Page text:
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Saturday, January 25, 2014
Why Oncologists Lag on Palliative Care

It has been more than two years since the American Society of Clinical Oncology published its provisional clinical opinion (PCO) on early palliative care, which says that “combined standard oncology care and palliative care should be considered early in the course of illness for any patient with metastatic cancer and/or high symptom burden” (which I wrote about in OT’s 3/25/12 issue).

 

But oncologists are not all on board. As shown in an Early Release article in the Journal of Oncology Practice, research conducted at three cancer centers that have well-established outpatient palliative care clinics found that 22 of the 74 medical oncologists interviewed believe that palliative care is an alternative to chemotherapy, rather than complementary care.

 

The interviews were conducted in 2012; the ASCO Board of Directors approved the PCO in November 2011 and published it in February 2012. (Click here to hear Thomas J. Smith, MD, Director of Palliative Medicine at Johns Hopkins Medical Institutions, discuss ASCO’s decision to issue the PCO.)

 

“There is a significant minority of oncologists who feel that palliative care is incompatible with chemotherapy even though that is no longer supported by guidelines,” said the lead author of the JOP  study, Yael Schenker, MD, MS, a palliative care specialist at the University of Pittsburgh Cancer Institute (UPCI) in Pennsylvania.

 

The qualitative study involved oncologists at UPCI, the University of California San Francisco Helen Diller Comprehensive Cancer Center, and Mount Sinai Tisch Cancer Institute.

 

That fundamental disagreement about the appropriate use of palliative care is one of three barriers to early referrals for palliative care that the researchers identified. The others are:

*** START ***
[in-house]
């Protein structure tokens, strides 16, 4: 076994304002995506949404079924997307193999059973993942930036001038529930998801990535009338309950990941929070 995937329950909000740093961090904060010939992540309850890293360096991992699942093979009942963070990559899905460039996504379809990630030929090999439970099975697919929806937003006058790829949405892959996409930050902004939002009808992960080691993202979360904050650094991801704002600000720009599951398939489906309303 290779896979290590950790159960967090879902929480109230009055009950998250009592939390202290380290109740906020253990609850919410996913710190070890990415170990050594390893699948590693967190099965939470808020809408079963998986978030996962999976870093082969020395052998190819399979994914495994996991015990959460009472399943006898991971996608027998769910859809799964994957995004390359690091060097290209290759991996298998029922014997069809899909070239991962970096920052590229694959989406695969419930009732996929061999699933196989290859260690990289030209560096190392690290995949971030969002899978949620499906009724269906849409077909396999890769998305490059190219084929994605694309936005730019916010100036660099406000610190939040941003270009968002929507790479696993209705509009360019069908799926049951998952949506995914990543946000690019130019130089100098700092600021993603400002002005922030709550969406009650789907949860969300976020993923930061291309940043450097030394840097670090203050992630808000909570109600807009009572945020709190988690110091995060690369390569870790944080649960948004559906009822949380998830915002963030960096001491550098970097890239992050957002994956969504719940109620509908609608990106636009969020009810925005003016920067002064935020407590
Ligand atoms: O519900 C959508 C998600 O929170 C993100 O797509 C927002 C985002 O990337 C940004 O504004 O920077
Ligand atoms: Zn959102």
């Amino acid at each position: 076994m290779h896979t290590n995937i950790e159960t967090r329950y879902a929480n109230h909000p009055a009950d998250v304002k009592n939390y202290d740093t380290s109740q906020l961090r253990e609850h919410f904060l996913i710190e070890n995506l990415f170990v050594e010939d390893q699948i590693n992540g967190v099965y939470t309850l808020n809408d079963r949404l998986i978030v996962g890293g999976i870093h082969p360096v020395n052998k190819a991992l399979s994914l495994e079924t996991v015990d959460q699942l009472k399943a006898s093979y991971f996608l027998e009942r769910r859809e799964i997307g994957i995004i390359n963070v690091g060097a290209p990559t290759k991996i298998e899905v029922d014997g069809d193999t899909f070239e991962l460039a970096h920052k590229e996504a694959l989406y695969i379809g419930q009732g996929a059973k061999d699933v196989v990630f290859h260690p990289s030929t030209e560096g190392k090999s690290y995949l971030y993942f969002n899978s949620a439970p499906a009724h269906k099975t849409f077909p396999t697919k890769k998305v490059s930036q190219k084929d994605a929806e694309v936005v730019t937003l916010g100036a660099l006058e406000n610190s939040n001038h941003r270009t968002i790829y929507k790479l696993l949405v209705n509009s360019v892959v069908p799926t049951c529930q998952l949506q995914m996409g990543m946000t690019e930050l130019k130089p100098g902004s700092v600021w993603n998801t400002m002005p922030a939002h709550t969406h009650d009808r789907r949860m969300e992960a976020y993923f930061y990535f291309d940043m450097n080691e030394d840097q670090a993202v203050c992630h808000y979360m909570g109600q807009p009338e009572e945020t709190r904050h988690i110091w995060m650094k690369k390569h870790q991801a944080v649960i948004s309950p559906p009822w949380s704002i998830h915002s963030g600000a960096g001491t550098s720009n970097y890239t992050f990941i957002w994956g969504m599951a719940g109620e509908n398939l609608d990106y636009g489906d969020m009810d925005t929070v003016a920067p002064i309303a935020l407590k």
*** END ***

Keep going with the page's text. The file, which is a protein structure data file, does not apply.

·    The belief that providing palliative care is the medical oncologist’s responsibility and should not be referred to a subspecialist; and

·    Lack of knowledge about available palliative services or understanding of how and when to make a referral

 

“We still have work to do about raising the awareness of palliative care,” Dr. Schenker said in an interview. Analysis of the interviews identified several recommendations on ways to improve the use of early palliative care:

·    Provider education about available services. One participant said that simply having the palliative care team introduced at an oncology clinic would improve awareness;

·    Provider education about what palliative care means and the benefits to patients. Some interviewees equate palliative care with hospice or “abandoning” patients; and

·    The development and testing of new practice models that allow oncologists and palliative care specialists to collaborate and integrate their work. Some oncologists believe that palliative care is their responsibility and do not want to share the role with other physicians.

 

“Even at academic cancer centers where palliative care is well established, we find a wide range of oncologists’ views about these services,” Dr. Schenker said. “Culture does change, but it changes slowly.”

 

1/28/2014
Dr. Jon Schwartz said:
This is about the purveyors of central planning trying to get their dirty mitts into every aspect of practice so they can control things in accordance with their totalitarian mindset and ultimately ration all care.We take care of human beings not data points in some central planners daily plan book.Let us treat individuals as individuals. How to you give hope to people who are frightened to death on one hand and have the grim reaper working along side them at the same time? Only docs who do not care directly for pts and their collaborators think this is the way to practice medicine. If they were really honest, they would admit that plans like this, like all of 'evidence based medicine' is just an attempt to centralize decision making in order to ration care and destroy the individual.In the old days before the Left took over academia and government, doctors advocated for the individual over system.Now we are mandated to advocate the system over the individual.
About the Author

Lola Butcher
LOLA BUTCHER, MPA, MA, an award-winning Contributing Writer for Oncology Times, writes about health policy and business trends. She is a frequent contributor to Hospitals & Health Networks, Modern Physician, Neurology Today, and other health care trade publications. This blog was recently recognized with an APEX Award for Publication Excellence.